How Do I Switch From ComEd to a Retail Electricity Supplier?

Tuesday February 21, 2012
Posted at 16:38

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If you live in Illinois and have electricity delivered to your home by Commonwealth Edison Co. (ComEd), you have the option of choosing to buy your electricity from ComEd or from a retail electricity supplier.

Regardless of whether you buy your power from ComEd or a retail electricity supplier, ComEd will continue to deliver it to your home, take calls about outages and maintain equipment like wires, poles and transformers. That means all you have to do is shop around for the retail electricity supplier that will provide you with the electricity plan, customer service, stability and other features that you’re looking for.

Once you’ve chosen your retail electricity supplier and asked them to switch your service, your switch will be completed in three easy steps:

  1. The retail electricity supplier that you’ve chosen will notify ComEd of the change
  2. ComEd will contact you by mail to confirm that you want to start buying your electricity from your new retail electricity supplier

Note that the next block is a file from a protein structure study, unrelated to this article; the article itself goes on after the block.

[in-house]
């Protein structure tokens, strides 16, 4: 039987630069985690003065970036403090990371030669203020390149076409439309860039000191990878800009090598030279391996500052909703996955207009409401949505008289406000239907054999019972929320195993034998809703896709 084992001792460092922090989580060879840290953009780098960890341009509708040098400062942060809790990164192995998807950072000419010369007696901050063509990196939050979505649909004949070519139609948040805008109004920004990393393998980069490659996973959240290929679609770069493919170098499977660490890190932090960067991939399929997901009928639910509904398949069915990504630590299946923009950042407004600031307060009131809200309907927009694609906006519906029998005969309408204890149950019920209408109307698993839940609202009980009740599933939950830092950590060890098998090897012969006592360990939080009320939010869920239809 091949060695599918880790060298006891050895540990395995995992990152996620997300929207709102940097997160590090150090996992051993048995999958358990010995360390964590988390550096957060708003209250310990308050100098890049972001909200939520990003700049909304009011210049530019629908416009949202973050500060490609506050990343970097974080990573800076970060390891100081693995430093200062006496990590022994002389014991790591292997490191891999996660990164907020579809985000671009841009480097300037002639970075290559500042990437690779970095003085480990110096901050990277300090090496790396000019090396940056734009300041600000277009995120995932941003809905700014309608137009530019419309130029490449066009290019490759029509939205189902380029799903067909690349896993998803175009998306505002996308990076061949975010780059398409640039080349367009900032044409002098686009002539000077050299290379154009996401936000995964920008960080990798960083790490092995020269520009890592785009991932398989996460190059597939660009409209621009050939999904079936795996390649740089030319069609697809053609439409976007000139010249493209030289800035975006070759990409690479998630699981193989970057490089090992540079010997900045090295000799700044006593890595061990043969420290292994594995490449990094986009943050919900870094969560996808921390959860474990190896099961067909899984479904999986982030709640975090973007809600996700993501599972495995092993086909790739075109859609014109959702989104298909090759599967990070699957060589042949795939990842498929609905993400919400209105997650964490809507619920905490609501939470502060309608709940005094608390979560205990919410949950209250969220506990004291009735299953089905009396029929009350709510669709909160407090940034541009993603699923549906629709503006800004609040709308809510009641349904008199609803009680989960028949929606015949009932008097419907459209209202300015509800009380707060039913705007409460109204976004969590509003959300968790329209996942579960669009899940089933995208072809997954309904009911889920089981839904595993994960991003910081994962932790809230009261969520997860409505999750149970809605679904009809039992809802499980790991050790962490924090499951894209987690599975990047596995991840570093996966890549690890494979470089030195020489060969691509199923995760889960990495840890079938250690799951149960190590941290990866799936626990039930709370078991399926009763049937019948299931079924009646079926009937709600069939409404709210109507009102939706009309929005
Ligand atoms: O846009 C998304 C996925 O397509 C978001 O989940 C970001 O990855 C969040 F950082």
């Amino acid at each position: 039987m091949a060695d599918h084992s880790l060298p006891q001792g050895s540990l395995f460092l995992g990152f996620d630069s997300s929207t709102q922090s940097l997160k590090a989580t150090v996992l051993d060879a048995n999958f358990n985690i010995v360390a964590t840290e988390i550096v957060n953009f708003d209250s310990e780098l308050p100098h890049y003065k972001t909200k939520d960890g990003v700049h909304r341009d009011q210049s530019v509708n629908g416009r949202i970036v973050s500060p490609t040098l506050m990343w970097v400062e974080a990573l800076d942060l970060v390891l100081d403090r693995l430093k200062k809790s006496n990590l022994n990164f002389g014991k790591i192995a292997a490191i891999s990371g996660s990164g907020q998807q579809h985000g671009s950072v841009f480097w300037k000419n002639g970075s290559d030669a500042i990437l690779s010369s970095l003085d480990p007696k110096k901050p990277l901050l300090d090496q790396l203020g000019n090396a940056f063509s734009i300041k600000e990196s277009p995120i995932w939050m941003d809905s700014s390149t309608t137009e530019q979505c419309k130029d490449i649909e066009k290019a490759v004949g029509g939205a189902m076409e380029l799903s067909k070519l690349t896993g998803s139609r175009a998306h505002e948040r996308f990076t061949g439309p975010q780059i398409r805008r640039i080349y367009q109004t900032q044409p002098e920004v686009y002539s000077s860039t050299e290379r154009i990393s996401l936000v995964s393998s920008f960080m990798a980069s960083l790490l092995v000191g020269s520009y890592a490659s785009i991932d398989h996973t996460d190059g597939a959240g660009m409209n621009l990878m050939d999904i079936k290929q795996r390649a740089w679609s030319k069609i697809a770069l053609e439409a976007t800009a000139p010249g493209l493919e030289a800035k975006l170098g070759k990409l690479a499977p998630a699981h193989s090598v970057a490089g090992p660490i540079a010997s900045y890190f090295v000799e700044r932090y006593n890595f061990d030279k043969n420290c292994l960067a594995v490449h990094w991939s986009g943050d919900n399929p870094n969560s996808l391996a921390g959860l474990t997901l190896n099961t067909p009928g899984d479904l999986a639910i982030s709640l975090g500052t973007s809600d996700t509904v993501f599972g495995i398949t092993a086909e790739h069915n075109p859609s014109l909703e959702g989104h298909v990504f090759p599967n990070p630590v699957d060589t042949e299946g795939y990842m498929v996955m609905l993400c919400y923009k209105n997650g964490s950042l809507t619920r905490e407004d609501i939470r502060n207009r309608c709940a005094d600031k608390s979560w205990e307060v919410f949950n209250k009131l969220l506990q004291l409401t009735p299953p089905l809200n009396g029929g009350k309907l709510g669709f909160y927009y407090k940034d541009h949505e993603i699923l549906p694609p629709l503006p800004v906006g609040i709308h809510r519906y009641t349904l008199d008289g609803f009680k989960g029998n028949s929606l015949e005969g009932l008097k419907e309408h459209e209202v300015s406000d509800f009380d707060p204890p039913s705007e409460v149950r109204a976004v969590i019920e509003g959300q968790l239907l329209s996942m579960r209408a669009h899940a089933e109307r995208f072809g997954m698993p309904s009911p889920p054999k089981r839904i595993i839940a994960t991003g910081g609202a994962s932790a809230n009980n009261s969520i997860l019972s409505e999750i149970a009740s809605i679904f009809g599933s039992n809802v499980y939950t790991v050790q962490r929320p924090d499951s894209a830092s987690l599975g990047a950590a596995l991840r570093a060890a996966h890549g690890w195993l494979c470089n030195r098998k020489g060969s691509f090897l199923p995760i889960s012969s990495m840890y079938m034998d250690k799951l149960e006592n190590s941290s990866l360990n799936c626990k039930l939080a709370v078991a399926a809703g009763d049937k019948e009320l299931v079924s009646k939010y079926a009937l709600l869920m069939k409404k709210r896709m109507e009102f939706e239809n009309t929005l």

3. Once you’ve confirmed your decision with ComEd, the utility and your new retail electricity supplier will work together to seamlessly complete the process; nobody will come to your home to flip a switch and your service won’t be interrupted

You can switch any time; there’s never a deadline. The effective date of your switch will occur on your next meter read date. Your new retail electricity supplier should show up on your bill roughly 18-45 days from the date you signed up with them. The only thing you need to keep in mind is that if you switch from ComEd to a retail electricity supplier and then switch back to ComEd, you might have to buy your electricity from the utility for a 12 month period before you can switch to a retail electricity supplier again.

Good luck shopping for your new retail electricity provider. If you have any more questions, you can get answers to common ComEd switching questions or ask us on Facebook or Twitter.

Sources

Plug In Illinois, “The Switching Process.”

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